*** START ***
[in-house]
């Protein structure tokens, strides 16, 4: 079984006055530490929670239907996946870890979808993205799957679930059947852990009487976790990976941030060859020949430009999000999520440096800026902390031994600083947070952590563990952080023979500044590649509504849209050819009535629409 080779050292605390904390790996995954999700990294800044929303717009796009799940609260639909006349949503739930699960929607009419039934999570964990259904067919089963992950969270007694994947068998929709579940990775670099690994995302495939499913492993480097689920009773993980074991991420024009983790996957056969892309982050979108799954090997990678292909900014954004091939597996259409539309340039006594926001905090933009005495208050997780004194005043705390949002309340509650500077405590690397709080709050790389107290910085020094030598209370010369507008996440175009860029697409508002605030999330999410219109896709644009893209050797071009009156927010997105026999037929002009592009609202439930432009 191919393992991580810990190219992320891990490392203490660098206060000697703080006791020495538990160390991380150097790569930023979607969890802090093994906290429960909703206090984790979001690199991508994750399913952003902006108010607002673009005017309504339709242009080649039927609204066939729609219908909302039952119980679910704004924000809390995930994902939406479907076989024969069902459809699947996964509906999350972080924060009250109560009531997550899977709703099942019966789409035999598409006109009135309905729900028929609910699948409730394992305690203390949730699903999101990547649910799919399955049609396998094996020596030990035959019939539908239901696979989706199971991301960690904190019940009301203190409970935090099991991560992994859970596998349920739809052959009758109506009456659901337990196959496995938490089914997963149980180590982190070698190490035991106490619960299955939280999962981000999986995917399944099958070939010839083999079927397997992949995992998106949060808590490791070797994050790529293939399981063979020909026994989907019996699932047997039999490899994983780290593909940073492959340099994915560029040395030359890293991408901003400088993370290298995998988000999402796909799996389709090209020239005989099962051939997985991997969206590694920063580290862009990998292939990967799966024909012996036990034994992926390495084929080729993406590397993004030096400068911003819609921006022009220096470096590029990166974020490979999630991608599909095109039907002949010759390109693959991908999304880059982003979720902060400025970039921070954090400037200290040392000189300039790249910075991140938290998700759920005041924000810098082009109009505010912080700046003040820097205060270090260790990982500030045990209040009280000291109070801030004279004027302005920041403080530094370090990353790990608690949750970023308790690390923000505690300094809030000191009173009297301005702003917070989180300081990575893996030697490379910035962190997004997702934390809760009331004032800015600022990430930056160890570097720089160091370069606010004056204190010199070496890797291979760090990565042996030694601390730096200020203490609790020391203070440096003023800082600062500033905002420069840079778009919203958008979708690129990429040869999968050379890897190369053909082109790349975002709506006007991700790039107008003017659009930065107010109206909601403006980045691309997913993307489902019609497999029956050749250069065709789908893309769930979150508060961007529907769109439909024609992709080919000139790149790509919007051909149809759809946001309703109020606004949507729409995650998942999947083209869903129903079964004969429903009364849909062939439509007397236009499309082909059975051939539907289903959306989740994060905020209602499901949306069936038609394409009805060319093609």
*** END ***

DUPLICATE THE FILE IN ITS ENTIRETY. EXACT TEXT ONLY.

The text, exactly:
[in-house]
């Protein structure tokens, strides 16, 4: 079984006055530490929670239907996946870890979808993205799957679930059947852990009487976790990976941030060859020949430009999000999520440096800026902390031994600083947070952590563990952080023979500044590649509504849209050819009535629409 080779050292605390904390790996995954999700990294800044929303717009796009799940609260639909006349949503739930699960929607009419039934999570964990259904067919089963992950969270007694994947068998929709579940990775670099690994995302495939499913492993480097689920009773993980074991991420024009983790996957056969892309982050979108799954090997990678292909900014954004091939597996259409539309340039006594926001905090933009005495208050997780004194005043705390949002309340509650500077405590690397709080709050790389107290910085020094030598209370010369507008996440175009860029697409508002605030999330999410219109896709644009893209050797071009009156927010997105026999037929002009592009609202439930432009 191919393992991580810990190219992320891990490392203490660098206060000697703080006791020495538990160390991380150097790569930023979607969890802090093994906290429960909703206090984790979001690199991508994750399913952003902006108010607002673009005017309504339709242009080649039927609204066939729609219908909302039952119980679910704004924000809390995930994902939406479907076989024969069902459809699947996964509906999350972080924060009250109560009531997550899977709703099942019966789409035999598409006109009135309905729900028929609910699948409730394992305690203390949730699903999101990547649910799919399955049609396998094996020596030990035959019939539908239901696979989706199971991301960690904190019940009301203190409970935090099991991560992994859970596998349920739809052959009758109506009456659901337990196959496995938490089914997963149980180590982190070698190490035991106490619960299955939280999962981000999986995917399944099958070939010839083999079927397997992949995992998106949060808590490791070797994050790529293939399981063979020909026994989907019996699932047997039999490899994983780290593909940073492959340099994915560029040395030359890293991408901003400088993370290298995998988000999402796909799996389709090209020239005989099962051939997985991997969206590694920063580290862009990998292939990967799966024909012996036990034994992926390495084929080729993406590397993004030096400068911003819609921006022009220096470096590029990166974020490979999630991608599909095109039907002949010759390109693959991908999304880059982003979720902060400025970039921070954090400037200290040392000189300039790249910075991140938290998700759920005041924000810098082009109009505010912080700046003040820097205060270090260790990982500030045990209040009280000291109070801030004279004027302005920041403080530094370090990353790990608690949750970023308790690390923000505690300094809030000191009173009297301005702003917070989180300081990575893996030697490379910035962190997004997702934390809760009331004032800015600022990430930056160890570097720089160091370069606010004056204190010199070496890797291979760090990565042996030694601390730096200020203490609790020391203070440096003023800082600062500033905002420069840079778009919203958008979708690129990429040869999968050379890897190369053909082109790349975002709506006007991700790039107008003017659009930065107010109206909601403006980045691309997913993307489902019609497999029956050749250069065709789908893309769930979150508060961007529907769109439909024609992709080919000139790149790509919007051909149809759809946001309703109020606004949507729409995650998942999947083209869903129903079964004969429903009364849909062939439509007397236009499309082909059975051939539907289903959306989740994060905020209602499901949306069936038609394409009805060319093609």